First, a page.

In a perfect world, you and your business are the revolutionary disruptor that’s driving progress and redefining your industry. In the real world, though, you’re far more likely to find yourself sitting on the sidelines as a competitor rolls out a transformative new innovation. Knowing what to do when this happens can make all the difference for your business’ long term success.
A failure to respond appropriately to a disruptor can eventually render your business obsolete, while responding well can allow you to take advantage of incredible new opportunities.
Don’t double down
The least productive response to progress is defensive resistance. Numerous massive enterprises have collapsed due to their unwillingness to embrace change in the past, and there are plenty of examples of corporations who are in the process of joining them today. A notable example would be a massive energy company like Exxon, which invests an enormous amount of time and money into protecting its existing business model even as renewables startups drive the price of wind and solar energy below that of oil and even coal in some parts of the world.
At best, an incredibly powerful corporation might be able to lobby for bureaucratic and legal barriers that might delay the inevitable, but progress can’t be halted in the long term. Furthermore, disruptive change represents an opportunity to adaptable and enterprising businesses that should be seized rather than resisted.
Study the disruptor
Businesses that come out of nowhere to make breakthroughs that disrupt an entire industry are doing something right. To be able to compete against a disruptive competitor, you’ll need to catch up. How have they disrupted your industry, and what innovations catalysed this change? These kinds of transformative events don’t happen the same way every time, and it’s important to understand the situation before you attempt to react to it. There are two primary types of disruptive events.
An innovation that greatly reduces the cost of providing products or services can allow a disruptor to severely undercut competitors. These improvements can be visibly revolutionary, like Henry Ford’s vehicle assembly line, or something as mundane the automatic checkout machine at your local supermarket. The result is the same in that the business taking advantage of these innovations are cutting costs to outcompete others and take control of an industry. Typically, a well established industry leader would cause this kind of event, because they’re more likely to be able to invest the resources necessary to improve upon and optimise existing technologies and procedures.
Let’s refer to a disruption that outperforms existing products or services on every level as an evolutionary disruption. Edison’s light bulb didn’t necessarily need to be cheaper than whale oil and candles, it was brighter, cleaner, and simply better. These kinds of disruptions can transform or replace entire industries, rather than taking control of an older one. Unlike cost disruptions, these are often brought about by outsiders and startups who bring an entirely new approach and way of thinking about the problems that an industry is trying to address.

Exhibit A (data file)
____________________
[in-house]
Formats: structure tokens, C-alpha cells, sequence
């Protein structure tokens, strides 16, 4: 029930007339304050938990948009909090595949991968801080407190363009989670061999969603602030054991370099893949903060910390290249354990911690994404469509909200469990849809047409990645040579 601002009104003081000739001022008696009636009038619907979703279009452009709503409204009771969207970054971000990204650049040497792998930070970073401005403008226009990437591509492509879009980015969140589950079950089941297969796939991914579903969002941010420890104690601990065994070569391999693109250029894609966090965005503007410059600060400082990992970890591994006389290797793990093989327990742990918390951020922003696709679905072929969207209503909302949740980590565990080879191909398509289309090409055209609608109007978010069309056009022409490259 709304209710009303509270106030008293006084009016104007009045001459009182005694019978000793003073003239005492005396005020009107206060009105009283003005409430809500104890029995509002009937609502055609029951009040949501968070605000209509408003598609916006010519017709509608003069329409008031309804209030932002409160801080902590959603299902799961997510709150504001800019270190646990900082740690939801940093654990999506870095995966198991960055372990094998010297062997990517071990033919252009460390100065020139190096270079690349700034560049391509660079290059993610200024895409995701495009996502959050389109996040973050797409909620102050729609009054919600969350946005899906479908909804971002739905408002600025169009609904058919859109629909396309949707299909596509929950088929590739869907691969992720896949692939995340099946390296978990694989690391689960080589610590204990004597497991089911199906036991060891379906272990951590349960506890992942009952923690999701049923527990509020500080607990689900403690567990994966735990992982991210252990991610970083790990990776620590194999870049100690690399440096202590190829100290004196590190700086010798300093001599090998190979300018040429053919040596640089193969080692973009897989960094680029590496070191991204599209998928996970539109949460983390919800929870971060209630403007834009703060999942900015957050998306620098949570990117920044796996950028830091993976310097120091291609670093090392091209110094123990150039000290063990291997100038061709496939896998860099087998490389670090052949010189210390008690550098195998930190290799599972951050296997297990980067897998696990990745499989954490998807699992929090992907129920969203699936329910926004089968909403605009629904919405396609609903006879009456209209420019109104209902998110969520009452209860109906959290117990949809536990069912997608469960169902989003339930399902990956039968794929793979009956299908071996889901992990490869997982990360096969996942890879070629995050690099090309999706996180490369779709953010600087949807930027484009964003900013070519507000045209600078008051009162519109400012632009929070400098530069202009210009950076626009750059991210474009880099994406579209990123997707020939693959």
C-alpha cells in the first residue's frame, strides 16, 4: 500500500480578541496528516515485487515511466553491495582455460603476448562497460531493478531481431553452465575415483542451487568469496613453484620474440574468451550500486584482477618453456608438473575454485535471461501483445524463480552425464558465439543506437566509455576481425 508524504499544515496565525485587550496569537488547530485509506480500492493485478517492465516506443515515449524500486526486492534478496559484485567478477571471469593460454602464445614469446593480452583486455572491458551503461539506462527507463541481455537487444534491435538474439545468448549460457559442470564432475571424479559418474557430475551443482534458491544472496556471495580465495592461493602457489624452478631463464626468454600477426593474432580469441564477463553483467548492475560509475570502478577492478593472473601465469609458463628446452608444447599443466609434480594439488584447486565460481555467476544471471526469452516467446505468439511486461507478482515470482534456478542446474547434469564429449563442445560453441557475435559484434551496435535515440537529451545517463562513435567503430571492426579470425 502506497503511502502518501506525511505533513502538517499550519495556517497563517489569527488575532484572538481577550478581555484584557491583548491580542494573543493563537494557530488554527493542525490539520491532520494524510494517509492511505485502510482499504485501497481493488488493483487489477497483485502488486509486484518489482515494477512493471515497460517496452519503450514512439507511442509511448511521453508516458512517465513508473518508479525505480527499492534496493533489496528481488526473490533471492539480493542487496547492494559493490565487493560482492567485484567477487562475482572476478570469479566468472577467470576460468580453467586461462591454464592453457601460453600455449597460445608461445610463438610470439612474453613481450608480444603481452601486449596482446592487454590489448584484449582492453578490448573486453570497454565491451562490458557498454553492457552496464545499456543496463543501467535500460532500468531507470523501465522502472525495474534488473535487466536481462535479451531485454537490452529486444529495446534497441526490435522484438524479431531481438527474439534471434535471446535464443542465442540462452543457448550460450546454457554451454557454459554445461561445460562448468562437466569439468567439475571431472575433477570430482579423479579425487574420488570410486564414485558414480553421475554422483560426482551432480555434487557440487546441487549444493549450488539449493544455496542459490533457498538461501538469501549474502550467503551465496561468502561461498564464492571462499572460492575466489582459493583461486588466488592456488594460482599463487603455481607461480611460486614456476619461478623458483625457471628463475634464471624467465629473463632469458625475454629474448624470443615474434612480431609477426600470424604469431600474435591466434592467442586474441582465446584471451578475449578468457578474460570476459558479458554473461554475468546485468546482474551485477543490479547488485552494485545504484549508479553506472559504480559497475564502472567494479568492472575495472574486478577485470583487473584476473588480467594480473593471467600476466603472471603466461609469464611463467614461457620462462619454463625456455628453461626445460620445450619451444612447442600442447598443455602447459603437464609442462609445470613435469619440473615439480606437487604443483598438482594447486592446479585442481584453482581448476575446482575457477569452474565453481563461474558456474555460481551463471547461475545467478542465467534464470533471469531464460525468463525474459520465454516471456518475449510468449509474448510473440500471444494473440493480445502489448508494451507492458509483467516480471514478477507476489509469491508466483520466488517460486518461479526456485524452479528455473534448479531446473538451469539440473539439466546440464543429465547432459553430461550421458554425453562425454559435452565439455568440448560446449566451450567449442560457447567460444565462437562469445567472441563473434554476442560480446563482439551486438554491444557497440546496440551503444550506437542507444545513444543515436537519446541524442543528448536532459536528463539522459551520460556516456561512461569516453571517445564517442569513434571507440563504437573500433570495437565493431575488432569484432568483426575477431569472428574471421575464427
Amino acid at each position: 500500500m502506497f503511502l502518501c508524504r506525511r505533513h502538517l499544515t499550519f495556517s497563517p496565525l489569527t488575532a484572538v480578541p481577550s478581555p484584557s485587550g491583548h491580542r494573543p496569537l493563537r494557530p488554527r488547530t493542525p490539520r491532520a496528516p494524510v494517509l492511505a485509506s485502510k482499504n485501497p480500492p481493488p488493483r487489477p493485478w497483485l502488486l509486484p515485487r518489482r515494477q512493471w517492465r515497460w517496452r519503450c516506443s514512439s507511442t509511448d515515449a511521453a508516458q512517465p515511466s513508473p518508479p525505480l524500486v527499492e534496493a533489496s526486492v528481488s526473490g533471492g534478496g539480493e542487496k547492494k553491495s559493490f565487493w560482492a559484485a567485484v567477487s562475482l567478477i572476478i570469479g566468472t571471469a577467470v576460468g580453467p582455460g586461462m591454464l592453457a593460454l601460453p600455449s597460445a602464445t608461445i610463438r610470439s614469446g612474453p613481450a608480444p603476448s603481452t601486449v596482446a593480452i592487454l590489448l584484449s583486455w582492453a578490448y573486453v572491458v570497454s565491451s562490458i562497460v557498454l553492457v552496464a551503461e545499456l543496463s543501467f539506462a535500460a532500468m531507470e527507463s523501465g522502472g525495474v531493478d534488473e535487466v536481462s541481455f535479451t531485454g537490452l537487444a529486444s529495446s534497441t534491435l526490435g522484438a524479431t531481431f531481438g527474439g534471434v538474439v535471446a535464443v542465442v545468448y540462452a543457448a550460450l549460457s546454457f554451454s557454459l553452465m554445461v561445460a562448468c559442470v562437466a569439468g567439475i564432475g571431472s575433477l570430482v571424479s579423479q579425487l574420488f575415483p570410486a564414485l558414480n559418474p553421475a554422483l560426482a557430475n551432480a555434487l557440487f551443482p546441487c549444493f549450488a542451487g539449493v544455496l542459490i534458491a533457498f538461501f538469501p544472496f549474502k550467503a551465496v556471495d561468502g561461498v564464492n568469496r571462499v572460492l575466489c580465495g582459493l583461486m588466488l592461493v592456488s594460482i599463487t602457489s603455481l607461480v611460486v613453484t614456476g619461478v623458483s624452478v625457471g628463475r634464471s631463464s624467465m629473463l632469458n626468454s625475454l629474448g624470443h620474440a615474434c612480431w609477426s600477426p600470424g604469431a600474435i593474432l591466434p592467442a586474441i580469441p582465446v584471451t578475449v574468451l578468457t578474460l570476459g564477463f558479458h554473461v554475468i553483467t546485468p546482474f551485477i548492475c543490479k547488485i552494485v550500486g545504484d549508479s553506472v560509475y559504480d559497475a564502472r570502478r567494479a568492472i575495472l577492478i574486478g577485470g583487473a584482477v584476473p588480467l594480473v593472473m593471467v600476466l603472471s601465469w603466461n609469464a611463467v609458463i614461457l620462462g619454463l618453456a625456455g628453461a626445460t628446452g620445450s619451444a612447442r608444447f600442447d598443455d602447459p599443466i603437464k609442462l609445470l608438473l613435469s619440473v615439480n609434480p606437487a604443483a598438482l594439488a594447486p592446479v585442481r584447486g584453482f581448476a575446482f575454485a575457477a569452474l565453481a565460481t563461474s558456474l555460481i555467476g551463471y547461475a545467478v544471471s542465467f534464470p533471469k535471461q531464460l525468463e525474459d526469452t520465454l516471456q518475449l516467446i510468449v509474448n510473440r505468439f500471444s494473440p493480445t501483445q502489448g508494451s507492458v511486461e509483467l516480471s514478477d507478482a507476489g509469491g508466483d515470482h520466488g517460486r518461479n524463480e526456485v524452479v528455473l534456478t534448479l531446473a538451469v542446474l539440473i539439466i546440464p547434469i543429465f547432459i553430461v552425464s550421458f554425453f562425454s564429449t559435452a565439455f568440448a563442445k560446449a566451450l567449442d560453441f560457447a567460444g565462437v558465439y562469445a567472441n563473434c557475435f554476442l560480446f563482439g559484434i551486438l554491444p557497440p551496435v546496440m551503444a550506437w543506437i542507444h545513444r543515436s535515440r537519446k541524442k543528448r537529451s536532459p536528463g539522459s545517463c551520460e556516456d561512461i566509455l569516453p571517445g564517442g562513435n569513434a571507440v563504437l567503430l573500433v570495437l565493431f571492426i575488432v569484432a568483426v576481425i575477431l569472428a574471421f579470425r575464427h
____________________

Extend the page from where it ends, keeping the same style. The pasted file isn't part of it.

Learn what you can, then take charge
The way you respond to a disruptor depends strongly on the specific cause of the disruption, and on the tools at your disposal. Cost disruptions can sometimes (but not always) be adapted to by simply changing a strategic production process, or purchasing a different type of tool. Evolutionary disruptions are much more drastic, and can require complete overhauls, restructuring, new equipment, retraining, and entirely new products or services.
Adapting in this way is not, however, enough to compete. Companies who only try to match the accomplishments of their competitors become “knock-off” brands by default. To re-establish yourself in a real way you’ll need to counter-disrupt your competitors. The breakthroughs that characterise disruptions are new and revolutionary by default. Because of that, they’re often not fully developed or optimised by the time they’re rolled out. This leaves a window of opportunity.
Work with your own experts to reexamine and rethink the disruptor’s innovations and work to improve on them for your own benefit. That doesn’t have to mean finding a way to undercut a competitor who’s already undercutting existing market prices. Instead, you might be able to use the same cost savings to upgrade your product instead of lowering your price.
For example, if one smartphone manufacturer managed to drastically reduce labour costs and used those savings to cut prices, another could respond by cutting costs in a similar way, but then putting those savings to work on creating a better product instead of cutting sales prices. Customers would see the new superior product at the price that they’re used to, while the initial disruptor is left looking like they’re trying to offload last year’s knock-off.